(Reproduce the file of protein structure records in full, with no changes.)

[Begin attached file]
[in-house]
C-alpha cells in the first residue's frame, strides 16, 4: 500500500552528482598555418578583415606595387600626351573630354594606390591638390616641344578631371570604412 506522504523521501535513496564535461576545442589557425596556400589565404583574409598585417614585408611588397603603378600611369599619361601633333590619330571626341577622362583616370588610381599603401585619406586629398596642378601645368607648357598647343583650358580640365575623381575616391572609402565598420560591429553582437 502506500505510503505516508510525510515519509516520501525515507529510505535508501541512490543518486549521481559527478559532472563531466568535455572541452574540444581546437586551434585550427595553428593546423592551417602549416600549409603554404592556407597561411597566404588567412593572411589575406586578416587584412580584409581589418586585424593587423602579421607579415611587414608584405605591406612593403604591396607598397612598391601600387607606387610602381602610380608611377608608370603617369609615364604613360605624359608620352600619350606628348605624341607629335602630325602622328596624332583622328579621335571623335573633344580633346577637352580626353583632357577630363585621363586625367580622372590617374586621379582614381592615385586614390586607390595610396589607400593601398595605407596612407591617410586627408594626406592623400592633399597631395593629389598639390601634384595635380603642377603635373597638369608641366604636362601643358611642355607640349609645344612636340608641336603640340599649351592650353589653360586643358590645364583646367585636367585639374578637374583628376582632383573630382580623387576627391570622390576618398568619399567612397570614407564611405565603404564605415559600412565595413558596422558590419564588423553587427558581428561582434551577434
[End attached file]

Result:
[in-house]
C-alpha cells in the first residue's frame, strides 16, 4: 500500500552528482598555418578583415606595387600626351573630354594606390591638390616641344578631371570604412 506522504523521501535513496564535461576545442589557425596556400589565404583574409598585417614585408611588397603603378600611369599619361601633333590619330571626341577622362583616370588610381599603401585619406586629398596642378601645368607648357598647343583650358580640365575623381575616391572609402565598420560591429553582437 502506500505510503505516508510525510515519509516520501525515507529510505535508501541512490543518486549521481559527478559532472563531466568535455572541452574540444581546437586551434585550427595553428593546423592551417602549416600549409603554404592556407597561411597566404588567412593572411589575406586578416587584412580584409581589418586585424593587423602579421607579415611587414608584405605591406612593403604591396607598397612598391601600387607606387610602381602610380608611377608608370603617369609615364604613360605624359608620352600619350606628348605624341607629335602630325602622328596624332583622328579621335571623335573633344580633346577637352580626353583632357577630363585621363586625367580622372590617374586621379582614381592615385586614390586607390595610396589607400593601398595605407596612407591617410586627408594626406592623400592633399597631395593629389598639390601634384595635380603642377603635373597638369608641366604636362601643358611642355607640349609645344612636340608641336603640340599649351592650353589653360586643358590645364583646367585636367585639374578637374583628376582632383573630382580623387576627391570622390576618398568619399567612397570614407564611405565603404564605415559600412565595413558596422558590419564588423553587427558581428561582434551577434